Australia Has World’s Third Highest Housing Prices

Tuesday, June 17th, 2014
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Housing prices in Australia are amongst the highest in the world, triggering calls for regulators to reign in property inflation.

The latest figures from the International Monetary Fund (IMF) indicate that Australia could have the third most expensive housing market in the world behind Belgium and Canada.

According to IMF data, Australia suffers from the third biggest gap between the ratio of housing prices to incomes out of 24 countries monitored, as well as the fifth biggest spread in terms of price-to-rent ratios.

These two indicators¬†are considered key measures of housing affordability, and in Australia’s case indicate that prices have hit unsustainable heights.

Dr. Min Zhu

Dr. Min Zhu

IMF’s Global Housing Watch further observes that global house prices have increased consistently over nearly the past two years, with levels now “well above the historical averages” in developed economies such as Australia, Belgium, Canada, Norway and Sweden.

Price increases in 33 out of 51 national housing markets monitored by the IMF have triggered concerns amongst its analysts that the property inflation is similar to that which led to the Global Financial Crisis six years ago.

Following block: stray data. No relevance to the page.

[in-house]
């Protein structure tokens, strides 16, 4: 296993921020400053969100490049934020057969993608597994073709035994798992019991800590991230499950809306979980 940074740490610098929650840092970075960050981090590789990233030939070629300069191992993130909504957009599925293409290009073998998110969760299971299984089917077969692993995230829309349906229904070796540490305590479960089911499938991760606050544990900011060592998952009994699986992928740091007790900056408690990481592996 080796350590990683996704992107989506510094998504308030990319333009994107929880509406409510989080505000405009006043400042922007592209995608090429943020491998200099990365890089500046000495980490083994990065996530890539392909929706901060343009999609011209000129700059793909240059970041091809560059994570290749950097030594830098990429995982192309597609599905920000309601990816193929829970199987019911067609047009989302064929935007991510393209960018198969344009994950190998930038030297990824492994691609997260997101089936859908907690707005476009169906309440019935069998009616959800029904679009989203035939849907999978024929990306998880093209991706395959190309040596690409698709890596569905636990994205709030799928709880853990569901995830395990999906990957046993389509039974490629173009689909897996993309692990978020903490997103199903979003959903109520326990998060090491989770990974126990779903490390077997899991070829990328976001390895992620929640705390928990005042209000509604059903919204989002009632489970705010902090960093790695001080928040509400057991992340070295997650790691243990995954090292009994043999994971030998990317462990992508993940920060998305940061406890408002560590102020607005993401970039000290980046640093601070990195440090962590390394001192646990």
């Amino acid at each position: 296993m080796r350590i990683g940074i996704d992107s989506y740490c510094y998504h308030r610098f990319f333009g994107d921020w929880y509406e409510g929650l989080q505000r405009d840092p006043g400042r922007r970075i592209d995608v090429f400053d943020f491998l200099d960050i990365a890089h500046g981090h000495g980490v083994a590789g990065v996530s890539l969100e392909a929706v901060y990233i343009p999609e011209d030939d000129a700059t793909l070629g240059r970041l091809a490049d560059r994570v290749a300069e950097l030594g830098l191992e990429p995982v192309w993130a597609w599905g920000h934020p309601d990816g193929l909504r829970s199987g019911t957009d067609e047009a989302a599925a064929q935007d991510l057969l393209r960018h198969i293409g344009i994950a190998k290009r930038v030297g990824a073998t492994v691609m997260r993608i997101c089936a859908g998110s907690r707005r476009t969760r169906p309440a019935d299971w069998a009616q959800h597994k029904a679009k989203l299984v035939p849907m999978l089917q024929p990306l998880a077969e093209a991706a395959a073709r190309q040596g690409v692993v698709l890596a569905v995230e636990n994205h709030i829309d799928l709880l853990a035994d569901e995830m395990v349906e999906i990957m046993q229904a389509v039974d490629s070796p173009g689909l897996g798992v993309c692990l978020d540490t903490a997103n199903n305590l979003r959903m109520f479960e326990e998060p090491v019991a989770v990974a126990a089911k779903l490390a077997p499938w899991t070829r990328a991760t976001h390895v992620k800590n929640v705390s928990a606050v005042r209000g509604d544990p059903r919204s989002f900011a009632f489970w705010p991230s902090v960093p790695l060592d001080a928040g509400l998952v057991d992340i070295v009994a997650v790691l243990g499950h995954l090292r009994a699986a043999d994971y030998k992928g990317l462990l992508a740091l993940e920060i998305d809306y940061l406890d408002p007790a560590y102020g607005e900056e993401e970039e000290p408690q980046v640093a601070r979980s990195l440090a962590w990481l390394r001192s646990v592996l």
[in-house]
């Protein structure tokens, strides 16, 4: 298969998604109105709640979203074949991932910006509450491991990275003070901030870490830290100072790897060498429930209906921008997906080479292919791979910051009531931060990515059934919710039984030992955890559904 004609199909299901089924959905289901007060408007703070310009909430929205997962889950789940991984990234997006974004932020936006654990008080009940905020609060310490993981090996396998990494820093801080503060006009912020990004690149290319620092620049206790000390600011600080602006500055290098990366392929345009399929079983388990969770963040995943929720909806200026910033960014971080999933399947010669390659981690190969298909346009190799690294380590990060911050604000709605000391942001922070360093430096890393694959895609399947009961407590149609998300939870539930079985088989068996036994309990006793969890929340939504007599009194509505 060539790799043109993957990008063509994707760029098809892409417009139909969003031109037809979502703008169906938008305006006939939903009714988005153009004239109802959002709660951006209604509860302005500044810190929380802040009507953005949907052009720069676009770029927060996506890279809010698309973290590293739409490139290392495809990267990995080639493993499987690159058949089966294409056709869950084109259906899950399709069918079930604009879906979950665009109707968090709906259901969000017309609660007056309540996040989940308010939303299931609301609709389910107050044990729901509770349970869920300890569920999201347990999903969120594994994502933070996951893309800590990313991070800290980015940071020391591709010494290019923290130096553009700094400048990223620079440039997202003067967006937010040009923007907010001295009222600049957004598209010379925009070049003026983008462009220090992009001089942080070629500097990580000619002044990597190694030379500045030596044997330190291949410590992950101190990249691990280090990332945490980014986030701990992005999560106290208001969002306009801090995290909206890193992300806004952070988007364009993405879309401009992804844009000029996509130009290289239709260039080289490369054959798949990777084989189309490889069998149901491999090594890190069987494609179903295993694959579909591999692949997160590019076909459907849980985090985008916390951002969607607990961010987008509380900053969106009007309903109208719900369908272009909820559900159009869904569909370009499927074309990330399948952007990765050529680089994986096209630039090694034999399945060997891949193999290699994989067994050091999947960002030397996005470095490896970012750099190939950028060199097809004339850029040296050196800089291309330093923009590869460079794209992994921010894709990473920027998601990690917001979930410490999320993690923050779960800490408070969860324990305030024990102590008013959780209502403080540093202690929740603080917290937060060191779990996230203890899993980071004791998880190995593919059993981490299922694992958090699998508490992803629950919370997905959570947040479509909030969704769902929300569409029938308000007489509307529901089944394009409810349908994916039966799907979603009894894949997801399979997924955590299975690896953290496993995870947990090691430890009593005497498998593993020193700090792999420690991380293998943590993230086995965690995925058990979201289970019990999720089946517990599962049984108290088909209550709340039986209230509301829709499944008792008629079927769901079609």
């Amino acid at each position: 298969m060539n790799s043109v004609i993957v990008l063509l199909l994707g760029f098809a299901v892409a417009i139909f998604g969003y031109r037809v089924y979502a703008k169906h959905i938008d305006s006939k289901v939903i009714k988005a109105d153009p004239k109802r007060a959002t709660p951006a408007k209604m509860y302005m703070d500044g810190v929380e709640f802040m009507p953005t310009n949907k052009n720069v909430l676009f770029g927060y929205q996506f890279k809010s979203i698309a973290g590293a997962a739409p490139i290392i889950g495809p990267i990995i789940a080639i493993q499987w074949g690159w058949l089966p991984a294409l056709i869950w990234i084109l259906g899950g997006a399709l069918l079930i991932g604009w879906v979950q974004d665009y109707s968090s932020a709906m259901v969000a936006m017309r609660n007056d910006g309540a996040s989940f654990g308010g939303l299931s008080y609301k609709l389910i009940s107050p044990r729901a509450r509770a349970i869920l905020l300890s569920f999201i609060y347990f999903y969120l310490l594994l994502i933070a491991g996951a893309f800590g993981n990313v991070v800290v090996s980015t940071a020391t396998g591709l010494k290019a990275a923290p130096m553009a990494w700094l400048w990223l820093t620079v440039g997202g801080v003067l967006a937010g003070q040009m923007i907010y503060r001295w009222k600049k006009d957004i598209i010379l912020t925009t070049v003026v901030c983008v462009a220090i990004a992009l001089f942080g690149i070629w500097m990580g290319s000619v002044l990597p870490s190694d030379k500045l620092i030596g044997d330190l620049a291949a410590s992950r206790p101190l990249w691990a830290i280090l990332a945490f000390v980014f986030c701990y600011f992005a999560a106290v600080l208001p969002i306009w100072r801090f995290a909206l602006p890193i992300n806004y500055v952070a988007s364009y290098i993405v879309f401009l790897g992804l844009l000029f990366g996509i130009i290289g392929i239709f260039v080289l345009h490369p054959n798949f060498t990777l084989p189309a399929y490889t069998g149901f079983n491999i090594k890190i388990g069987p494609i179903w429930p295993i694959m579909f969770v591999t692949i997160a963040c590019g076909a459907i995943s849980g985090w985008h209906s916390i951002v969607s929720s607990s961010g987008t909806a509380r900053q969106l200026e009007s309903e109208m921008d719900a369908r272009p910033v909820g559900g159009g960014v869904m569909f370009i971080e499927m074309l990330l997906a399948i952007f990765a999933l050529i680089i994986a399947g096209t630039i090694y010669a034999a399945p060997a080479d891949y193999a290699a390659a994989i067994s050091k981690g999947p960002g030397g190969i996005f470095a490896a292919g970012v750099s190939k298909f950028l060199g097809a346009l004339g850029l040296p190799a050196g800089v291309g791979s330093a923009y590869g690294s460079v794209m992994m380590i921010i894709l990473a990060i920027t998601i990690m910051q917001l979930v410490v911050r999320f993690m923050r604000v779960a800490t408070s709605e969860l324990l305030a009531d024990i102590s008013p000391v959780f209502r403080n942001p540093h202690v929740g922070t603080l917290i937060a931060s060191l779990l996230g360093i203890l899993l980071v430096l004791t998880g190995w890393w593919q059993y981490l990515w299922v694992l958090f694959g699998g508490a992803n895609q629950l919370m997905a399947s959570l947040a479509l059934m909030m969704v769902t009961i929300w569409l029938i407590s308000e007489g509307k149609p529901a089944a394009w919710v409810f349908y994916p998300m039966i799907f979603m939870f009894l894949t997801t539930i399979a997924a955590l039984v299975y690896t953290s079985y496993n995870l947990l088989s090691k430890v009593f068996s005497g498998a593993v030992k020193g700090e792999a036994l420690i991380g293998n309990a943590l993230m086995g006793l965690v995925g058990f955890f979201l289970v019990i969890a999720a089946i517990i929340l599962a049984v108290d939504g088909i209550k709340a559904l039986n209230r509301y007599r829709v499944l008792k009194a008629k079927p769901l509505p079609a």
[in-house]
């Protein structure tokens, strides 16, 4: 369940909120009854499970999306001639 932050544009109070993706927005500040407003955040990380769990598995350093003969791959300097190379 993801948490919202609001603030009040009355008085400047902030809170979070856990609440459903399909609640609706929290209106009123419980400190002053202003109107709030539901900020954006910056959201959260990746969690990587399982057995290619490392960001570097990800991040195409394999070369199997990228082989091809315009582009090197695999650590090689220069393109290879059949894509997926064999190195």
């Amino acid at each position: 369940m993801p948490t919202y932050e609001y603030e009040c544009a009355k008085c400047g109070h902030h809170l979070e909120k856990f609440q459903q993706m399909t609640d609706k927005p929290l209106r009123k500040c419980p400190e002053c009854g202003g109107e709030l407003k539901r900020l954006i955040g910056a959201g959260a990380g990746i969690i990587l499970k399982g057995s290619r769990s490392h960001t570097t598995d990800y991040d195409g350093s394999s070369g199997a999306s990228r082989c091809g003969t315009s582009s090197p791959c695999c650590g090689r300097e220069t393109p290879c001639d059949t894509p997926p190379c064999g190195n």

“House prices are inching up, but is this cause for much cheer – or are we watching the same movie again,” said IMF deputy managing director Dr. Min Zhu in a blog post. “Our research indicates that boom-bust patterns in house prices preceded more than two-thirds of the recent 50 systematic banking crises.”

The IMF has urged regulators such as the Reserve Bank and the Australian Prudential Regulation Authority to refrain from indulging in “benign neglect” of home¬†prices, and to adopt safeguards to ensure that their domestic housing markets do not succumb to another reckless boom rush.

“Housing is an essential sector of every country’s economy and has systemic implications, which is why we at the IMF are focusing on it not only in individual countries but on a cross-country basis,” Zhu wrote. “What is clear…is that monetary policy will need to be more concerned than it was before with financial stability and hence with housing markets.”

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